Most reps who spoke at the meeting were critical of the platform, and some openly challenged the gun-to-head alternative, all-out indefinite strike or accept a miserable offer.
Some also asked why the union had not done more to coordinate the station staff’s action with action by train crews on their own issues. Even with a relatively solid strike by station staff, bosses can often keep trains running by having managers staff stations or sending trains through unstaffed stations (in defiance of safety regulations).
Tube drivers are now voting on industrial action over what the unions call a “breakdown in industrial relations” — and what most peple call “management taking the piss”.
The central issues are:
• “Signals Passed At Danger” - the company is not implementing its own procedures properly or fairly, with the result that several drivers have faced over-the-top penalties.
• The proposed new attendance and discipline policy. Well, for a start, why are attendance and discipline being put together in the same policy? Being off sick is not misconduct. And the new policy is more draconian than the existing one, which is quite bad enough.
• London Underground’s proposed new machinery of negotiation, which seeks to marginalise trade union representation through the creation of staff councils.
In a recent USDAW survey more than 90% of shop workers rejected any extension to Sunday trading hours. There are 2.7 million retail workers in Britain. The same survey found that 56% wanted to work fewer hours on a Sunday because that was the only day that they could be at home with their families.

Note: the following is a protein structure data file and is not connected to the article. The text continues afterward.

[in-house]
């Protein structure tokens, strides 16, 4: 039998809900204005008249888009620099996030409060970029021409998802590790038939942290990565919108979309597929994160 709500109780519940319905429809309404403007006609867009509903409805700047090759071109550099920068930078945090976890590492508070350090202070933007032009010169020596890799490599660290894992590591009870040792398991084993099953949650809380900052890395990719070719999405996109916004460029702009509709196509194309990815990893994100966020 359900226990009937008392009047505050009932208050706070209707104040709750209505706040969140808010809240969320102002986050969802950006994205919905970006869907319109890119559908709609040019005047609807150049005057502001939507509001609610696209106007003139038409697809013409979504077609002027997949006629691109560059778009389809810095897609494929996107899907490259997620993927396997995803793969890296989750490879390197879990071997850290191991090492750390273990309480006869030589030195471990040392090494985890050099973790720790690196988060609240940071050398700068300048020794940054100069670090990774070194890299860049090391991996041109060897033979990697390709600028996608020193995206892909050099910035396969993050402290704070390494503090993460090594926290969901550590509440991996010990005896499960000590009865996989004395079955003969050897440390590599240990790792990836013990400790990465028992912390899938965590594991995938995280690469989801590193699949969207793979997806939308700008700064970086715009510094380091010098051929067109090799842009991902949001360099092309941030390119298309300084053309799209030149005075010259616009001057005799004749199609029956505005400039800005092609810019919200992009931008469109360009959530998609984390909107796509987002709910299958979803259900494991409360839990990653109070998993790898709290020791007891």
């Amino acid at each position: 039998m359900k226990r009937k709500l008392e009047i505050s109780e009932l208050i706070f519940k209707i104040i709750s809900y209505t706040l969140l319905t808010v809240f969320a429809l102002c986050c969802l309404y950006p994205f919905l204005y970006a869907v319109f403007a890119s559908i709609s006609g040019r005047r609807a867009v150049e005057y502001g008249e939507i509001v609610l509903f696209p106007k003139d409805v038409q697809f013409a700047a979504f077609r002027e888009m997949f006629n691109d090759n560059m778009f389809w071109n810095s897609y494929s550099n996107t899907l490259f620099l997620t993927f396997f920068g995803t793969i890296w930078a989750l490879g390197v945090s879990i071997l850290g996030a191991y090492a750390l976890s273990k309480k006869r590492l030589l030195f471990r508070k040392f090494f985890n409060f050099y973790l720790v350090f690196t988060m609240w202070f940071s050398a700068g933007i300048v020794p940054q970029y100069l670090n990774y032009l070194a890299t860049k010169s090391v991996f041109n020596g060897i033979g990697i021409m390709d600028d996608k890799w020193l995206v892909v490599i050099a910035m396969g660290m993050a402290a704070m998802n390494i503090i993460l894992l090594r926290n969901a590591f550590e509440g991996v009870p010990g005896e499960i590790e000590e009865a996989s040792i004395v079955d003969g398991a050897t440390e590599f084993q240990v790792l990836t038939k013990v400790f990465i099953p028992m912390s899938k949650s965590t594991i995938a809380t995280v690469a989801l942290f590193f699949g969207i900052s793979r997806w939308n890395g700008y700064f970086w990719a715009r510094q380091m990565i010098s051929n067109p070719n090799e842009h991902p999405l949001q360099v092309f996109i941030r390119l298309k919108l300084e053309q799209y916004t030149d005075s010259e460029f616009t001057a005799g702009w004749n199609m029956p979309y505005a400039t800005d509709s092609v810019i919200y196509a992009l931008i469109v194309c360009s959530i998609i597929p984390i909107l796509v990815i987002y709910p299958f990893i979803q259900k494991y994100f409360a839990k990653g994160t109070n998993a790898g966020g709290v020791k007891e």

A staggering 62% of those surveyed had come under pressure to work on Sundays, and only 11% have had the confidence to use their legal right to opt out of Sunday working.
And at big stores, such as Tesco, Sunday working premiums have been eroded since the introduction of the Sunday trading legislation.
by Patrick Murphy Leeds NUT
Two Leeds schools took part in one-day strikes on 12 January in protest at salary cuts and imposed changes to conditions of service as a result of the move to the “Teaching and Learning Responsibility” arrangements.
Crawshaw School in Pudsey and Boston Spa School were both closed to all bar some public exam pupils, and a mass meeting was held at a hotel near Boston Spa on the morning of the strike. The mood of the meeting was united and determined. The school with the largest National Union of Teachers membership and the biggest problems is Boston Spa, and most of those present were from that school.
There have been ballots in over 200 schools nationally and the NUT left has tried to co-ordinate messages of support and spread news of strikes, successes and good practice. It was really impressive how many messages of support came in and from such a wide variety of sources. We produced a presentational folder and circulated it in the strike meeting and members were clearly boosted by the size and diversity of the support from across the union. Others, mainly reps from our own Leeds schools, faxed the reps at the two schools and this also boosted morale and signalled to the Heads that our members were not isolated. It might seem like labouring the obvious, but this elementary bit of solidarity really makes a difference to members at school level.
Our first experience of TLR action certainly confirmed me in the view that it is crucial to hold a proper meeting/rally wherever possible. We were able to go through all of the arguments used by the Headteachers. Members had lots of questions, and lots of positive suggestions about stepping up the campaign, getting to parents and governors etc. Without doubt they came out of the meeting more unified and determined than before.
Further action at Crawshaw is not certain as our concerns may have been mostly met by the increase in the maxima of TLR2 from September to £5689, but at Boston Spa it seems inevitable that we will need additional strikes. We have also held indicative ballots in three other schools, and unless there are guarantees that NUT members wil not have pay cuts there is likely to be action in these schools too.